Law firm leaders agree competition for talent and clients is tightening in Washington, but they’re optimistic about their businesses and many are committed to growth in the nation’s capital, a Zeughauser Group survey shows.

The new report by the law firm management consultancy group surveyed managing partners and other senior leaders of Washington firms ranging in size from less than 10 to roughly 150 attorneys over the first half of 2019.

Of the 36 responses received, 100% of senior leaders were optimistic for their firms versus the overall law firm environment in Washington. However, when asked about how they feel about the level of competition faced from national, non-D.C.-based firms in the coming year 89% said they felt it would increase.

“The competition set is getting larger with more scale and increasingly profitable and so they’re competing for talent in particular,” said Kent Zimmermann, a law firm management consultant for the Zeughauser Group.

This in some cases gives larger and more profitable firms a recruiting advantage.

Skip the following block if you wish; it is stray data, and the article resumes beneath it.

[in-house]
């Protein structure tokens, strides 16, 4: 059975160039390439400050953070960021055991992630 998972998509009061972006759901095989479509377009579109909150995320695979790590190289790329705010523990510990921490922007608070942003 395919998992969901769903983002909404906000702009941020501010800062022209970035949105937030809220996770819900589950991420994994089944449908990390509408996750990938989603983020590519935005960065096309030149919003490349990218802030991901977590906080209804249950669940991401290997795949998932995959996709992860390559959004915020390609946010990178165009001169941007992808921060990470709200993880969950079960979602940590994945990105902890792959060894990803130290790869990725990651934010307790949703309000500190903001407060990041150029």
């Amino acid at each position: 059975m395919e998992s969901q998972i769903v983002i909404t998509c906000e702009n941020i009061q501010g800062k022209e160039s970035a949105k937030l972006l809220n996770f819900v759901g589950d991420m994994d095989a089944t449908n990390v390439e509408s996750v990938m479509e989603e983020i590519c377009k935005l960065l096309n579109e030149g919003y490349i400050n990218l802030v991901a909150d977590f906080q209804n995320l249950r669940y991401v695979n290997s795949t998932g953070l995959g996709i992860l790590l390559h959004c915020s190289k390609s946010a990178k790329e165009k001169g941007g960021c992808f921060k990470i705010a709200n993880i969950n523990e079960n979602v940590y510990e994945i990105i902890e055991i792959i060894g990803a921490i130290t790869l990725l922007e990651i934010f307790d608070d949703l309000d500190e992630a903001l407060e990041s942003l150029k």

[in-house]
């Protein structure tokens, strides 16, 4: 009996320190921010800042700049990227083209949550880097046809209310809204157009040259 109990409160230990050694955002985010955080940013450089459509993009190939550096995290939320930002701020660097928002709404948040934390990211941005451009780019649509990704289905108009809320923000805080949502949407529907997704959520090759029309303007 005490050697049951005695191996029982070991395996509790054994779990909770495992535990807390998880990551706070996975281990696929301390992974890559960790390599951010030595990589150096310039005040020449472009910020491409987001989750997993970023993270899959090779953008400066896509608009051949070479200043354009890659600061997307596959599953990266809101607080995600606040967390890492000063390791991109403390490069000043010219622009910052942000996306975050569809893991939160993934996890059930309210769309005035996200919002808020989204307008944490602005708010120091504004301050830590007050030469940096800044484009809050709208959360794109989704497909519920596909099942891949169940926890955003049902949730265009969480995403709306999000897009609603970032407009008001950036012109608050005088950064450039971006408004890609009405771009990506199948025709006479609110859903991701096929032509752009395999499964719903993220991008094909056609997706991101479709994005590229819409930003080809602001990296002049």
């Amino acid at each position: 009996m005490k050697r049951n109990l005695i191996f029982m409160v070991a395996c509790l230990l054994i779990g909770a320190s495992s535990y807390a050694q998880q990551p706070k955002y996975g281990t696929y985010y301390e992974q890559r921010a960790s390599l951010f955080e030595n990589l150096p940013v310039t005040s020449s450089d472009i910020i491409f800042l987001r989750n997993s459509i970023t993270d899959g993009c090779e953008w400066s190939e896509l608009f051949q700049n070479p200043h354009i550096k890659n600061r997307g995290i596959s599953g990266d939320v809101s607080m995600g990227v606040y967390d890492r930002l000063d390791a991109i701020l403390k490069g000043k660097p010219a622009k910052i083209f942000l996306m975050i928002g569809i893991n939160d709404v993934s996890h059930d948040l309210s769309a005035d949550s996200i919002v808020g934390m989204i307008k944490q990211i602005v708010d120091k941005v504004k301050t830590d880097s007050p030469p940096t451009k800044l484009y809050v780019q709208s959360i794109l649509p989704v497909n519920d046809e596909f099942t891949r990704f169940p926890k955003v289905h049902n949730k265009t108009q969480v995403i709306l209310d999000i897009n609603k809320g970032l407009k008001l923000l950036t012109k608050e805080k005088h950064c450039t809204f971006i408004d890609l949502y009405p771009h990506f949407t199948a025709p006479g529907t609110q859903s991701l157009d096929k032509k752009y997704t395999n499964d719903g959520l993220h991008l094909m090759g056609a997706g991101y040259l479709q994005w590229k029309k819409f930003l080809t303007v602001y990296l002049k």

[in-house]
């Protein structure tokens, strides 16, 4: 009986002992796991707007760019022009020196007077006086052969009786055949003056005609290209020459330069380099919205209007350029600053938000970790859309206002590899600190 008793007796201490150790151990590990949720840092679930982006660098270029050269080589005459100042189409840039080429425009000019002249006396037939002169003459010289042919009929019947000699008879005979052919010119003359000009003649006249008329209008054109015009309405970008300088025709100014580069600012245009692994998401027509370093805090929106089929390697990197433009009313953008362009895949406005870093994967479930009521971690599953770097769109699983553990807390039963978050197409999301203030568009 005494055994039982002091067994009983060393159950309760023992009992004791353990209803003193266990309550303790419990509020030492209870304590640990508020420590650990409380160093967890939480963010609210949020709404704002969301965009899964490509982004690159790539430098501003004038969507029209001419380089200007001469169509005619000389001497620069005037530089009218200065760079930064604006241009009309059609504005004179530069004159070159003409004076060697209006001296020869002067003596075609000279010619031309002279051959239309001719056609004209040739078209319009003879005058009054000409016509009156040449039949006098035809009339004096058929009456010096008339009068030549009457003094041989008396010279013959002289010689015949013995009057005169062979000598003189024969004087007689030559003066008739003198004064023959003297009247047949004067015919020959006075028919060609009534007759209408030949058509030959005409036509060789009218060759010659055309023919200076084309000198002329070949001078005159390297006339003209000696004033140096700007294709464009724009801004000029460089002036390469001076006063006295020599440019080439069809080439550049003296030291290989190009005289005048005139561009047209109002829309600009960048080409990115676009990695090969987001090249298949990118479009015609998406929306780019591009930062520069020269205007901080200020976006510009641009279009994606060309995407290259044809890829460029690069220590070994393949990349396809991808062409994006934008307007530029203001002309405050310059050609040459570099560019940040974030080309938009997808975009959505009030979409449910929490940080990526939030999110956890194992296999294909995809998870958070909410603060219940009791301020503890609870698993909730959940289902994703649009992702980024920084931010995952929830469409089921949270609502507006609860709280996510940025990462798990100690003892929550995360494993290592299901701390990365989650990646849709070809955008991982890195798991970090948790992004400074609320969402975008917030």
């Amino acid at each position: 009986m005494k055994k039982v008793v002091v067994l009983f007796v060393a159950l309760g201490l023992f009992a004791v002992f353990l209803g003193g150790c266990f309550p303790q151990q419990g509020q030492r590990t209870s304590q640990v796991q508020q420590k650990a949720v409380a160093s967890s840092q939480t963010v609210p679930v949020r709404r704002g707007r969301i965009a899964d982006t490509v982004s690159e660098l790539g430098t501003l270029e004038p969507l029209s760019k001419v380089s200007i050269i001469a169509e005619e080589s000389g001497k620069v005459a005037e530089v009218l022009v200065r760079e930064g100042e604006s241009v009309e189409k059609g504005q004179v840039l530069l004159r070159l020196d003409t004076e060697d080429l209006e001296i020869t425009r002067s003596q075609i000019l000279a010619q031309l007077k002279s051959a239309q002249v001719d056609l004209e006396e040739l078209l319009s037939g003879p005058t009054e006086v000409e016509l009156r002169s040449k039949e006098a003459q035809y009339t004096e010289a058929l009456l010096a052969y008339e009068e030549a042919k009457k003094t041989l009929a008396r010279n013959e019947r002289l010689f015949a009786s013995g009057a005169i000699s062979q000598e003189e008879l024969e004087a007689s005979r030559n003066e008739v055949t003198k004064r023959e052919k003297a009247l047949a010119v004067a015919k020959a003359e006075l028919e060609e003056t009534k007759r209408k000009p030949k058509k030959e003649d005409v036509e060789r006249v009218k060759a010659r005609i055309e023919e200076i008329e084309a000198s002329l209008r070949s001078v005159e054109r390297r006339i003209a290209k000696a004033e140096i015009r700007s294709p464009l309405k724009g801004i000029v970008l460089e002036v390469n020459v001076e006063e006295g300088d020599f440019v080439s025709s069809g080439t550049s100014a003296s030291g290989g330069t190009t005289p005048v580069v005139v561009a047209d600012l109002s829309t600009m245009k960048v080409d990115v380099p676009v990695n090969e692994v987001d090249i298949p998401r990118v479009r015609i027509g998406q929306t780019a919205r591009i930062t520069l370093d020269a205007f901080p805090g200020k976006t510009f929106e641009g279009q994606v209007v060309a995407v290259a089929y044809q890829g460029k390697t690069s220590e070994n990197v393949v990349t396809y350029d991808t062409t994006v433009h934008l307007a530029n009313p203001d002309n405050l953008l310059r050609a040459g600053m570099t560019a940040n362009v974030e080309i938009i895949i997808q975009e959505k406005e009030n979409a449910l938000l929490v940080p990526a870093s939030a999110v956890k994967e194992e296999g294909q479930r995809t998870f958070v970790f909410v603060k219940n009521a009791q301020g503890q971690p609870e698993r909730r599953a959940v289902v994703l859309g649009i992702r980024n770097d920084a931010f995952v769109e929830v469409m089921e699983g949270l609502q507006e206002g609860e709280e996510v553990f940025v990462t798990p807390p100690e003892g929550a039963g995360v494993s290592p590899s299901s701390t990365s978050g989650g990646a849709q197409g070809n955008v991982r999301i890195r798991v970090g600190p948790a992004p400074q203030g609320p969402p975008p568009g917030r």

“Obviously it’s not a phenomena exclusive to Washington,” Zimmermann said.

Practice-wise their highest growth priorities were litigation and regulatory followed by privacy and cybersecurity. The latter was a newer development that hadn’t been seen in other surveys of law firms in other cities, Zimmermann noted.

That may have to do with the nature of the practice in D.C. or may have to do with rising need more generally that firms feel that they have to grow that area, he said.

The survey also asked about other growth priorities. Over 58% of respondents reported that they were approached to combine with another firm over the past year. While 80% reported that they were not interested in a combination, 20% of firms were. Of those, 55% said they were interested in combining with a similarly sized or larger firm.

Many firms surveyed indicated their growth priorities remain in the nation’s capital with 45% of leaders said they’d like to grow there over the next three to five years. The Bay Area and San Francisco were their second targets followed by Chicago.

“They like the market they’re in and they want more of it and I think that bodes well for the D.C. market,” Zimmermann said.